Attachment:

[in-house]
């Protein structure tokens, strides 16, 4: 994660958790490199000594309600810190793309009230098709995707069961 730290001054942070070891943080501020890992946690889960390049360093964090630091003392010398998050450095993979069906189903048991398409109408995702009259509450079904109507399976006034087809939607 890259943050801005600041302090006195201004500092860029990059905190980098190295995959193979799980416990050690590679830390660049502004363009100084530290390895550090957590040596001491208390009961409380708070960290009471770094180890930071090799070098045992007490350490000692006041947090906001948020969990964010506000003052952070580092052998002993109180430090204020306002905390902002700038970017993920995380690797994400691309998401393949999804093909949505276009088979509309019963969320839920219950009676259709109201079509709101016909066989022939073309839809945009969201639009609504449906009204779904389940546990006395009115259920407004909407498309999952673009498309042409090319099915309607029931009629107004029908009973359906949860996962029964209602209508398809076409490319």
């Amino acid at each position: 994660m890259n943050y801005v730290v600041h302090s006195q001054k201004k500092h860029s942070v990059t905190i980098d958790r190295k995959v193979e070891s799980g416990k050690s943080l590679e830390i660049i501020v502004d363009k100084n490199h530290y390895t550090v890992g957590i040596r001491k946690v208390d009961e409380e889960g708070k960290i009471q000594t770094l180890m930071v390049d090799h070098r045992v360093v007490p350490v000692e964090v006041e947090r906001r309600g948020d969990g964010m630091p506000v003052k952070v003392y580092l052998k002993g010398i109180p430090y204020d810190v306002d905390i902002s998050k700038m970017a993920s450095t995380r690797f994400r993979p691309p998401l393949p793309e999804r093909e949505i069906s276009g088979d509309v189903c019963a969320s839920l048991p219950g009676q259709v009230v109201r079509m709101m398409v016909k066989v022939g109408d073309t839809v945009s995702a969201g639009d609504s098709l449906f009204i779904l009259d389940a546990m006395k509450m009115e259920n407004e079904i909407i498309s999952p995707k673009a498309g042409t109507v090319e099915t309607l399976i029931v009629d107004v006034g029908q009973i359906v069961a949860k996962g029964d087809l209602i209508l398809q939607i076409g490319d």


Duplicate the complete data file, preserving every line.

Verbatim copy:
[in-house]
């Protein structure tokens, strides 16, 4: 994660958790490199000594309600810190793309009230098709995707069961 730290001054942070070891943080501020890992946690889960390049360093964090630091003392010398998050450095993979069906189903048991398409109408995702009259509450079904109507399976006034087809939607 890259943050801005600041302090006195201004500092860029990059905190980098190295995959193979799980416990050690590679830390660049502004363009100084530290390895550090957590040596001491208390009961409380708070960290009471770094180890930071090799070098045992007490350490000692006041947090906001948020969990964010506000003052952070580092052998002993109180430090204020306002905390902002700038970017993920995380690797994400691309998401393949999804093909949505276009088979509309019963969320839920219950009676259709109201079509709101016909066989022939073309839809945009969201639009609504449906009204779904389940546990006395009115259920407004909407498309999952673009498309042409090319099915309607029931009629107004029908009973359906949860996962029964209602209508398809076409490319």
């Amino acid at each position: 994660m890259n943050y801005v730290v600041h302090s006195q001054k201004k500092h860029s942070v990059t905190i980098d958790r190295k995959v193979e070891s799980g416990k050690s943080l590679e830390i660049i501020v502004d363009k100084n490199h530290y390895t550090v890992g957590i040596r001491k946690v208390d009961e409380e889960g708070k960290i009471q000594t770094l180890m930071v390049d090799h070098r045992v360093v007490p350490v000692e964090v006041e947090r906001r309600g948020d969990g964010m630091p506000v003052k952070v003392y580092l052998k002993g010398i109180p430090y204020d810190v306002d905390i902002s998050k700038m970017a993920s450095t995380r690797f994400r993979p691309p998401l393949p793309e999804r093909e949505i069906s276009g088979d509309v189903c019963a969320s839920l048991p219950g009676q259709v009230v109201r079509m709101m398409v016909k066989v022939g109408d073309t839809v945009s995702a969201g639009d609504s098709l449906f009204i779904l009259d389940a546990m006395k509450m009115e259920n407004e079904i909407i498309s999952p995707k673009a498309g042409t109507v090319e099915t309607l399976i029931v009629d107004v006034g029908q009973i359906v069961a949860k996962g029964d087809l209602i209508l398809q939607i076409g490319d």